Hearing aids are durable, adaptive, and in it for the long haul. But there are instances when starting over with a new one might be called for.

One obvious driver of upgrading is that your hearing is, unfortunately, degrading. Weakening capabilities may have to be met with stronger technology.

Even when your unit is doing its primary job well — enabling you to hear well — if it’s more than a few years old it may not be keeping up with the tech (like many a computer and smartphone). There are a wide variety of capabilities now available in hearing aids that weren’t there even a few years ago.

These revolve around interconnectivity with other digital devices and, by extension, the Internet of things (IoT). Contemporary hearing aids can wirelessly communicate with a wide variety of other digital components, including not only smartphones, computers, TVs, and personal listening devices, but even things like a doorbell or refrigerator. A wide range of sound — music, reminders, notices — can be transmitted directly to your hearing aid.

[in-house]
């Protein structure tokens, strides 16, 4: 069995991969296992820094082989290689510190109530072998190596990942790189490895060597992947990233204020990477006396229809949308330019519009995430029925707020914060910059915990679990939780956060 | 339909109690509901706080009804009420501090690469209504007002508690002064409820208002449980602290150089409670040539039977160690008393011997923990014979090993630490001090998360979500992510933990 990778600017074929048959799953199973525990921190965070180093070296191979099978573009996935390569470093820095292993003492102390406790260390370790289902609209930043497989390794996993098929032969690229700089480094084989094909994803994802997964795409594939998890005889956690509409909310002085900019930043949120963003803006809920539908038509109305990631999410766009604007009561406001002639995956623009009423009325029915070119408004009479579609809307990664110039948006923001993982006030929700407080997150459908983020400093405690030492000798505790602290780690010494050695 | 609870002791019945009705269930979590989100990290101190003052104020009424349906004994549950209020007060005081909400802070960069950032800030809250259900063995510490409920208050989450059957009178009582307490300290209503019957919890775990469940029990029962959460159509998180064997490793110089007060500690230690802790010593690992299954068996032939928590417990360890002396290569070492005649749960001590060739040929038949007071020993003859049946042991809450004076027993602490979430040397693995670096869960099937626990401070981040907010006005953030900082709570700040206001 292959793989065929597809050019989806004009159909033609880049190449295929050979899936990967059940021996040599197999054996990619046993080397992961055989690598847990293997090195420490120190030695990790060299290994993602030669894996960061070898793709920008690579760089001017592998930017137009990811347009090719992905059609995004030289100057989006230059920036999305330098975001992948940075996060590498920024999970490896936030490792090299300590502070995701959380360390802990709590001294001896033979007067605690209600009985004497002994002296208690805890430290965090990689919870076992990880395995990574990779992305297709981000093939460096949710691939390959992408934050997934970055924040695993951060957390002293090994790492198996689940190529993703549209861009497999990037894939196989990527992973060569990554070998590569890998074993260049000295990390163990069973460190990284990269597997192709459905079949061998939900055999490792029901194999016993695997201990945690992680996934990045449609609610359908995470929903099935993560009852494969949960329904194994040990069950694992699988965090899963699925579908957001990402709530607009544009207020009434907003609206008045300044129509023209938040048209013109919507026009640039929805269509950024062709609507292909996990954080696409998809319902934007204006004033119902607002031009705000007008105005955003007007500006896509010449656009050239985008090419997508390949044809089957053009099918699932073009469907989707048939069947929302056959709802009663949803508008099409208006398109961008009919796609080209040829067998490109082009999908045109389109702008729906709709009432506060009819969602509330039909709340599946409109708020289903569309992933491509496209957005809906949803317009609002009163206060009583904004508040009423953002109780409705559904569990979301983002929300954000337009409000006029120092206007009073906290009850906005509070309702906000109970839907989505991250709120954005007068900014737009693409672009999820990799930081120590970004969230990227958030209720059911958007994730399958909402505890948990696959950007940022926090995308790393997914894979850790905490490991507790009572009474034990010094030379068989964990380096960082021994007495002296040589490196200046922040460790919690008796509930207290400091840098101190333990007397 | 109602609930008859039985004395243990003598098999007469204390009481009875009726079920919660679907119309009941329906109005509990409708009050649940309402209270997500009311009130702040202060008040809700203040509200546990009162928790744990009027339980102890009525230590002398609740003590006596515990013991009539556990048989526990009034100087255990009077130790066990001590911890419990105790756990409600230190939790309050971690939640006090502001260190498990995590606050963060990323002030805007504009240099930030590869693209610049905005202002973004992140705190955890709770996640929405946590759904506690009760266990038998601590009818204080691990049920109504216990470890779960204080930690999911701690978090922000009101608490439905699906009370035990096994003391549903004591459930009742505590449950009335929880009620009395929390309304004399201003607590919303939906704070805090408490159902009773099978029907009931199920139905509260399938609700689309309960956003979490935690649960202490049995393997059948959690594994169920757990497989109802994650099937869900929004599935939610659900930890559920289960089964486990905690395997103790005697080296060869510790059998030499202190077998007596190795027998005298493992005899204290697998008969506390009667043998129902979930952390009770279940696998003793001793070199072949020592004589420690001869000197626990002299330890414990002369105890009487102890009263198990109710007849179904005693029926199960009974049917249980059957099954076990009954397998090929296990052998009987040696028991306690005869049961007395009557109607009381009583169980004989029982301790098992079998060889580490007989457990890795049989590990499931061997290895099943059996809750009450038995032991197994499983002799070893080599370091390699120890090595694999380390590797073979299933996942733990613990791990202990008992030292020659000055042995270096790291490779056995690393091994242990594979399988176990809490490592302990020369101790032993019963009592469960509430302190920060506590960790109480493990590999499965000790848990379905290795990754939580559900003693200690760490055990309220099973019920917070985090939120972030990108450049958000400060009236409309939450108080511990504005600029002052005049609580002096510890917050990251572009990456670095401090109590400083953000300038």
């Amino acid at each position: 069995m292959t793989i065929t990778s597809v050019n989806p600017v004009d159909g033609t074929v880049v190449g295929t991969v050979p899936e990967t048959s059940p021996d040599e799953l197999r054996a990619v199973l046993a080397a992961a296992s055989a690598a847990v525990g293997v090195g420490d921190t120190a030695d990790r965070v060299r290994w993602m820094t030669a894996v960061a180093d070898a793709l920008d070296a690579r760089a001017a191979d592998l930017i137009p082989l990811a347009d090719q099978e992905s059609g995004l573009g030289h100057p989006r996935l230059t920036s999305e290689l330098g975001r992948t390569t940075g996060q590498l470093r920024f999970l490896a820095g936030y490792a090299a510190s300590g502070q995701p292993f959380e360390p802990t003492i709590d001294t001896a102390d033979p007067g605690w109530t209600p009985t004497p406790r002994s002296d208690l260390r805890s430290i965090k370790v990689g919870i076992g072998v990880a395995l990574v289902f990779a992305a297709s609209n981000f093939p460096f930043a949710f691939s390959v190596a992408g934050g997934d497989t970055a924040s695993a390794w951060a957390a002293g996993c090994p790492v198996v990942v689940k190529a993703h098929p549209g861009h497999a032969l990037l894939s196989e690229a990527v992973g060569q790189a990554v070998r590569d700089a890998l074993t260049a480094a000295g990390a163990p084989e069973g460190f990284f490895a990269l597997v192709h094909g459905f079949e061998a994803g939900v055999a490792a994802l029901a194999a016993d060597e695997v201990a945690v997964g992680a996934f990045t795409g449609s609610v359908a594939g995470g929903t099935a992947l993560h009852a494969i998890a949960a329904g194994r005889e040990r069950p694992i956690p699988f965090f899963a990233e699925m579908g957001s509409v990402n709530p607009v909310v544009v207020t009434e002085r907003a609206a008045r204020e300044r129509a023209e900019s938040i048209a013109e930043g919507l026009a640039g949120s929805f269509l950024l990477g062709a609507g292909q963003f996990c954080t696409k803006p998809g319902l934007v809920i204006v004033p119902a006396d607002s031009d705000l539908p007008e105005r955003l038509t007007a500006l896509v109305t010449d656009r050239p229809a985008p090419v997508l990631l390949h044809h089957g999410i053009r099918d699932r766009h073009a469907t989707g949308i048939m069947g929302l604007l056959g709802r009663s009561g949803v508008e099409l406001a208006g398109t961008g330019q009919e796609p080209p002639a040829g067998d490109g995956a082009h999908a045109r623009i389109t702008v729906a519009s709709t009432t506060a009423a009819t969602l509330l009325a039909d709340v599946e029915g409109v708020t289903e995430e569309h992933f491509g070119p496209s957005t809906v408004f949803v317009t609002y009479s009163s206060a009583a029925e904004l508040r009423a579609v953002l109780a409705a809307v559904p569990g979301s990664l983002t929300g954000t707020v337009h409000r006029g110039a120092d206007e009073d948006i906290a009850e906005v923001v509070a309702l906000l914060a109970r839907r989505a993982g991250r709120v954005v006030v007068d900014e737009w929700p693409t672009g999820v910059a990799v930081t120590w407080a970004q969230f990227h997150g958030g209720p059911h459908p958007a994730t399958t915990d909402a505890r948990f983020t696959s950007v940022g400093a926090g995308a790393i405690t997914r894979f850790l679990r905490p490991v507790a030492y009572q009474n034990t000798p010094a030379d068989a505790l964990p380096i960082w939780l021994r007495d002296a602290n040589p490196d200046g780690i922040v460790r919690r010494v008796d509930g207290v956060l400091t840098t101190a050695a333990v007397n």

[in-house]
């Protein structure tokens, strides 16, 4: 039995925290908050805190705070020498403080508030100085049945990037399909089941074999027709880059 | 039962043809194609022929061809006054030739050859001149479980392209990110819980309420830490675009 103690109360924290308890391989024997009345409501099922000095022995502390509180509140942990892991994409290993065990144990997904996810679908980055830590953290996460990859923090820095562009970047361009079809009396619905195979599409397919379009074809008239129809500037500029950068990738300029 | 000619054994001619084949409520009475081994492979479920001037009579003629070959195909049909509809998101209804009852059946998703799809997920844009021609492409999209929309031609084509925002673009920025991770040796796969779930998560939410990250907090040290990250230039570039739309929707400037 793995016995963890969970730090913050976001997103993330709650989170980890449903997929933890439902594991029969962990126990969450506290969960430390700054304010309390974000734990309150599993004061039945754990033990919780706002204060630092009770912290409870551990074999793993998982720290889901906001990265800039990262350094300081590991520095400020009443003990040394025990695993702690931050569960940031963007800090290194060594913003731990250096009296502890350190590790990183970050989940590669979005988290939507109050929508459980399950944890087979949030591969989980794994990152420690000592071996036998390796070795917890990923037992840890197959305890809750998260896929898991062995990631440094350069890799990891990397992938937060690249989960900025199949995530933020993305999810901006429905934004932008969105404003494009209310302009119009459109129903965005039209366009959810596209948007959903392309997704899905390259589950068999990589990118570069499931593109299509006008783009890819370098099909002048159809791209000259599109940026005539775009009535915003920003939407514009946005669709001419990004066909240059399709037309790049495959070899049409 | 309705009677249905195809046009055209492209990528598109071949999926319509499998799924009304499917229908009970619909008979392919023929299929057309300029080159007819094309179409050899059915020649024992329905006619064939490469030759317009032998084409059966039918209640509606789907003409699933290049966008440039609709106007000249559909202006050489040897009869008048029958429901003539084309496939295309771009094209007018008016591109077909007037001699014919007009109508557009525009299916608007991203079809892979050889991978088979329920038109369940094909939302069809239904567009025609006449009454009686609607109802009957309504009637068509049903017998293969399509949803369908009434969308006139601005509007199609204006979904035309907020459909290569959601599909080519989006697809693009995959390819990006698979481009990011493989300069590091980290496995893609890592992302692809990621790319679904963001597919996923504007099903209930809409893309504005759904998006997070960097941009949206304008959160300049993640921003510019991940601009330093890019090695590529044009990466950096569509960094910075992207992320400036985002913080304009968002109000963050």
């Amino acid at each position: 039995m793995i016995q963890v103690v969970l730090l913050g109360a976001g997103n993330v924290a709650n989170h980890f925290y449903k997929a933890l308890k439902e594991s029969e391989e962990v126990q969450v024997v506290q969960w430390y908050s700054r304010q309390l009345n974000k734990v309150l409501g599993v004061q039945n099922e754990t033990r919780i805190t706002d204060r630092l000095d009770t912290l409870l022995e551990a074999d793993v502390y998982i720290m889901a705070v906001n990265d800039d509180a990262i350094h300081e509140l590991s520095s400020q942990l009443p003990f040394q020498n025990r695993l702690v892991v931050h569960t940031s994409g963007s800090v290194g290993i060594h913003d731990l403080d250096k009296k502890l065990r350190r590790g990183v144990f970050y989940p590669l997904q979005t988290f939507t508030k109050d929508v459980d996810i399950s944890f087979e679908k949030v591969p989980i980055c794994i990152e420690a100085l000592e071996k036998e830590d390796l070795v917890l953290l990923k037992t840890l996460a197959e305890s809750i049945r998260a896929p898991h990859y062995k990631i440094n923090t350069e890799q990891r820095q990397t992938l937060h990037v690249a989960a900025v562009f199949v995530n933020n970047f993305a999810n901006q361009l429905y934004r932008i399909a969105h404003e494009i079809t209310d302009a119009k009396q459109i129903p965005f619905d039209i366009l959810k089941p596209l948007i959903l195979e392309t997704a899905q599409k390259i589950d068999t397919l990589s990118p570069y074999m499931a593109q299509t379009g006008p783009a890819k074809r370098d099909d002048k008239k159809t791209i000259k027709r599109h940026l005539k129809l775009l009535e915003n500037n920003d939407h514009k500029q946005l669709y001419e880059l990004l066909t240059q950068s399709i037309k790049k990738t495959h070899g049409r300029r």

Newer hearing aids also tend to be smaller, lighter, and less conspicuous. If you’re interested in being more “stealth” about having a hearing aid, then seeing what’s now on the market might be advisable.

Another issue with older models is that spare parts are no longer being made for them. So, if something wears out or fails you may find yourself shopping for a new hearing aid — with little advance notice — anyway.

Finally, newer products have longer battery life and, because of their connectivity, can be controlled via computers, smartphones, or tablets. This means fumbling around with tiny control knobs or the chore of swapping out batteries can be lessened or eliminated.